Getting clients – Murali says, “It was extremely tough to convince people but once you’ve set yourself on a path, you have to be at it. Our strategy was to first leverage our personal connections, prove our mettle and then source new clients. Today, we have 40+ clients and we do over 100 complex processes.”
Community issues – A mix of cultural, behavioural and educational issues await Murali everywhere he goes. He says, “Many people we recruit have never seen a computer in their life. So it’s starting from scratch – to transform them from a rustic youth to a professional. This would take about six months initially and all this while, we also needed to ensure that the candidate doesn’t drop out.” But over the years, RuralShores has cracked its training model and has reduced it to almost three months and also has 10 percent trained employees more than the current demand.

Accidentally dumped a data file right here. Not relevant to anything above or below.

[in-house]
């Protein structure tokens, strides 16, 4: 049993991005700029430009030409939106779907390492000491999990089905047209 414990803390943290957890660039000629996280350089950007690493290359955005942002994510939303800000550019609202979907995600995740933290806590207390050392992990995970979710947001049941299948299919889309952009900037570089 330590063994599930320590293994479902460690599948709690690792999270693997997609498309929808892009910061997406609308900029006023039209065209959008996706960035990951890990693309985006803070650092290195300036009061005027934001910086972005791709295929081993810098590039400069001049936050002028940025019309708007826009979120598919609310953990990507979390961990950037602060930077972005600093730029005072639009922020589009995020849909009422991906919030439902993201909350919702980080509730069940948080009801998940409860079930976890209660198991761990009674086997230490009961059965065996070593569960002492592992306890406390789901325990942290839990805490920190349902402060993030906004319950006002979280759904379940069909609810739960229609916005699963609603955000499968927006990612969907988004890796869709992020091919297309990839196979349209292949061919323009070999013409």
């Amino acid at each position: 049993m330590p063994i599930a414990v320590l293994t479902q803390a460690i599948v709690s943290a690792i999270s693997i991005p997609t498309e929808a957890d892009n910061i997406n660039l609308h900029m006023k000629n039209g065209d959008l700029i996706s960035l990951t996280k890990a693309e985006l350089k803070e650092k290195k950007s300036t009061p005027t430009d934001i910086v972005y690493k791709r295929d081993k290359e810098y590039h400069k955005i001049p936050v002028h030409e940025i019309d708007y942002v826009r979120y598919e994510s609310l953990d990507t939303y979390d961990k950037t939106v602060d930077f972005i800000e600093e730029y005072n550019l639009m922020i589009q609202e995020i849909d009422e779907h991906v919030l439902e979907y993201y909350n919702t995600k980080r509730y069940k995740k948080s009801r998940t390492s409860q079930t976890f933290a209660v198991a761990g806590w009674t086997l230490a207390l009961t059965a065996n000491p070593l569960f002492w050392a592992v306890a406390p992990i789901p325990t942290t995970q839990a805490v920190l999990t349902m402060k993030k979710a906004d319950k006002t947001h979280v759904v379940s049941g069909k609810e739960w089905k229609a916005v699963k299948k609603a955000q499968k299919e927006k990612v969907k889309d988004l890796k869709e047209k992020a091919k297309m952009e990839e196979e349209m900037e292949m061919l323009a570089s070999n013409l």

Payments – According to Murali, this has been a major challenge. He says, “Clients would only pay as per the productivity and not for the lead time. These costs were absorbed by us. Over the years, we have modified our model and now there are some clients who pay at least 75 percent for the transition phase as well.”
Trust is key – “It’s important to have good accounting practices, regulatory compliances, shock absorbers, basically, the same level of professionalism one would have if working in a city.”
Never spread too thin – “Focus on key areas, build those well and get profitable. All this helps gain respect in the industry. Scaling up should never be a priority – many startups are anxious to say that they are present in ‘x’ locations and impacting ‘x’ number of lives but they must remember that quality is more important than quantity.”